Dylan remembers that Jan and Bill had said there may be a carcass up there because they had seen bird activity. He remembers where that spot is and shows me through the scope. We keep looking and looking, and yet, see nothing. A gorgeous sunset begins that Paul calls a “stereo sunset” since the sky is equally gorgeous both east and west. I wonder if this is our consolation prize and we are about to be skunked. I hear Emily on the radio saying that signals indicate 490 is still up there. That gives me a shred of hope.
Dylan is on the scope while I use my binoculars. I keep switching from the marshy area to the hillside “where the carcass is”. And suddenly I see a black wolf! It’s bounding down a hillside ABOVE the marshy area, big and bold and bouncy! I yell to Dylan and help him put the scope on the spot! He sees it too! Then another black wolf, and another! Then a fourth. Three blacks and a gray! Wow! We found the Sloughs!
I call it in to Emily and we continue to report on their progress. This elicits quite a reaction from the crowd below us in the pullout, but alas, they can’t see the action from there any better than we could this morning. The four wolves join together and then move in a line rapidly from east to west, aiming for the hillside “where the carcass is”. There is a man who had been scoping by himself on the hill behind us and was on his way down just as we spotted the wolves. I think he is one of the bear guys. We offer him a look through Layla and he sees them, which seems to please him very much.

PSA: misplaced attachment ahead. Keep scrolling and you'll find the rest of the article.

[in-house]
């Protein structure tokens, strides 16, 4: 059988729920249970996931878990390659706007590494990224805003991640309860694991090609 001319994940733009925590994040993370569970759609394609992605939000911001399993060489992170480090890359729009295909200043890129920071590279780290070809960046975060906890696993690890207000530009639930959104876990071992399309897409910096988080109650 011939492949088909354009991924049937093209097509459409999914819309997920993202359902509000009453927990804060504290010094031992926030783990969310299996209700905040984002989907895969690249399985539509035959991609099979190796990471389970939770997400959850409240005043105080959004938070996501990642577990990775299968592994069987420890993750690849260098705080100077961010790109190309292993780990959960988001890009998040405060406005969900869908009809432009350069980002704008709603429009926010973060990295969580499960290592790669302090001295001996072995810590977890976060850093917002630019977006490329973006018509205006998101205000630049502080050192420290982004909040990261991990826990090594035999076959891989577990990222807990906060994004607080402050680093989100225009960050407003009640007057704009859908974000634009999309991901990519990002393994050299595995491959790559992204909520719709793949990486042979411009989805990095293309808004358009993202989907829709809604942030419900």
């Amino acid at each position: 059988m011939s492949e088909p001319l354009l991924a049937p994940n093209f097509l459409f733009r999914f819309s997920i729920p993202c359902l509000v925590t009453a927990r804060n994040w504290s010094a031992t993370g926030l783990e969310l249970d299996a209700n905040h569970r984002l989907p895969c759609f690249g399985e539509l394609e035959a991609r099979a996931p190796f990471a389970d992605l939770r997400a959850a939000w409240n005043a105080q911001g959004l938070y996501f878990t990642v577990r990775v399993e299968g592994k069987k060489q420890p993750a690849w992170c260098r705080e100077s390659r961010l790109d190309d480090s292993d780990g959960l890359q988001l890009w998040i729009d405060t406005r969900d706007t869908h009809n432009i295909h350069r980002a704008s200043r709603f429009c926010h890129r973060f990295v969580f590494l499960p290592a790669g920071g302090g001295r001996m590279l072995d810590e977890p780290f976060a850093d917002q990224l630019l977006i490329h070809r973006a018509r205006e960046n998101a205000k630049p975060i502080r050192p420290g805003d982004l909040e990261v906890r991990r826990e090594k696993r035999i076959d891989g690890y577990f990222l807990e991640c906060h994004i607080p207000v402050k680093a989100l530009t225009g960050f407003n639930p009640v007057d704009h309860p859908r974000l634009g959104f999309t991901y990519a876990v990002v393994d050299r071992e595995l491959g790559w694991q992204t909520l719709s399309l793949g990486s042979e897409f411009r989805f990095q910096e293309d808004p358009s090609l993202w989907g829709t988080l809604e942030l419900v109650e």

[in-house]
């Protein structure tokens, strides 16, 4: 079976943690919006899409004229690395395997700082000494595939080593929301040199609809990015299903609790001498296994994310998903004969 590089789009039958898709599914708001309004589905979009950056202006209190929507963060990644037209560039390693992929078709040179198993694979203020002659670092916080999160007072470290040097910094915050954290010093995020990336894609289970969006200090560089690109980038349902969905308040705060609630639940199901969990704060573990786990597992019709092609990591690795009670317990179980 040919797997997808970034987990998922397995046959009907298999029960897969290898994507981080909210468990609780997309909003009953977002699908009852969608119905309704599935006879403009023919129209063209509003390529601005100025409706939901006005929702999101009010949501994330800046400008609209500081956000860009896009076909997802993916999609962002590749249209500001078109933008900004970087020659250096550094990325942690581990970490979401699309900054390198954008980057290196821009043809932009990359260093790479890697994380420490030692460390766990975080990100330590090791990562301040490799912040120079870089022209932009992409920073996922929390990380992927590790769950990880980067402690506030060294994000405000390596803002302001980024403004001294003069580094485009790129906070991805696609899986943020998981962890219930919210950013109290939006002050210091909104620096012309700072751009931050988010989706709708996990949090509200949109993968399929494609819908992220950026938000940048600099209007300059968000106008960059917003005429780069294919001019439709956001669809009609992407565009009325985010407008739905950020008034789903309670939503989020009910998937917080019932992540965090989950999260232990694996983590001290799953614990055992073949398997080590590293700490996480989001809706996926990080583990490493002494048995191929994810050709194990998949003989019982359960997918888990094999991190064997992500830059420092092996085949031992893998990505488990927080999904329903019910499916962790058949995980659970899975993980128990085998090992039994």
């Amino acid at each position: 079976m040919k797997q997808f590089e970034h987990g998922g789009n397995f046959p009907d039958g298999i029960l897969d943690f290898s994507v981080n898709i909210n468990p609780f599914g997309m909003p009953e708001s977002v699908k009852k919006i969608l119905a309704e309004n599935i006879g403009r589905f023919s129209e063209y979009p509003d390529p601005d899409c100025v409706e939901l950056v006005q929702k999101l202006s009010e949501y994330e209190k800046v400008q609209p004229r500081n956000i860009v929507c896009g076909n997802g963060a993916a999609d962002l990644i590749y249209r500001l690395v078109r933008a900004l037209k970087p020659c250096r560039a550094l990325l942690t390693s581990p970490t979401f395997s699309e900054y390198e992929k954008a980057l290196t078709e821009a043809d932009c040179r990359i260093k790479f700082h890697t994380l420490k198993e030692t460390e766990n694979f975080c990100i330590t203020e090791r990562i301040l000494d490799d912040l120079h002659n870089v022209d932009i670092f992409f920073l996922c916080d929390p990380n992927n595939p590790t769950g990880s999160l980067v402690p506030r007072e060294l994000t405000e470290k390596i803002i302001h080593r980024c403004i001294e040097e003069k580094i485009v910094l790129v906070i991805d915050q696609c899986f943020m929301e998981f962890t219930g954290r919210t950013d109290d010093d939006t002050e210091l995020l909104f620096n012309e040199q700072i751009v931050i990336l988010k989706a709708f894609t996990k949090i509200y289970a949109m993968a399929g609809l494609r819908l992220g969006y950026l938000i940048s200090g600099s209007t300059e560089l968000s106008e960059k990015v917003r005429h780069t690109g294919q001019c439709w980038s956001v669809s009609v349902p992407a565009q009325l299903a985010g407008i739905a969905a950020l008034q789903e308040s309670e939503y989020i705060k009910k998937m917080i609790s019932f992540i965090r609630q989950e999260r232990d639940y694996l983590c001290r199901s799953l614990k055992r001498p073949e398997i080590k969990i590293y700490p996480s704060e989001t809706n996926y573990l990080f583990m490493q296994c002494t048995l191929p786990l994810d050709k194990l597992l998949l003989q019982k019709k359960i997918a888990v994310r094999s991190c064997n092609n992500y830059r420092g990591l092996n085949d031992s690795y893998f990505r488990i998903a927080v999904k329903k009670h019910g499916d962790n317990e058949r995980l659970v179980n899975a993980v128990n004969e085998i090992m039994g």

The wolves move quickly up the next hill and promptly disappear. There is little light left anyway so I suggest we head down. When we are a third of the way down we hear howling! Twice we hear a lone voice and three times we hear a full chorus. It goes on like this for over ten minutes, the entire time it takes to get down the hill.
When we reach the pullout we are greeted with calls of “Yay! You found the wolves!”, which is sweet and makes us feel like heroes (LOL). Anne introduces me to Emily and Mike, who are very nice and appreciative of our efforts climbing the hill. Spirits are high, because Doug Smith will be in the valley tomorrow, along with many wolf supporters, and everyone is eager for it to be a good wolf-watching day. Everyone considers this a good omen.
I say goodnight to Anne and thank Dylan again for carrying my stuff, then bid him and Paul goodnight.
When I come down Blacktail I experience a favorite phenomenon in Yellowstone, the Second Helping sunset. This happens quite frequently, and I enjoy it every time. Even though I’ve been driving in the dark for a half hour, when I pass the Children’s Fire Trail, the light increases as if it has lingered over this vast open area.
I slow down as I near Blacktail Ponds and the elk carcass and sure enough I see a coyote in the road, heading for a snack. When I arrive in Mammoth it is dark again, except for a trillion stars. That reminds me of Allison so I stop to say goodnight to her. Oh, what a view!
Today I saw: antelope, bison, 9 coyotes, mule deer, elk, 3 mountain goats, 4 Slough wolves (and two sets of ears), 4 Loons, and the spirit of Allison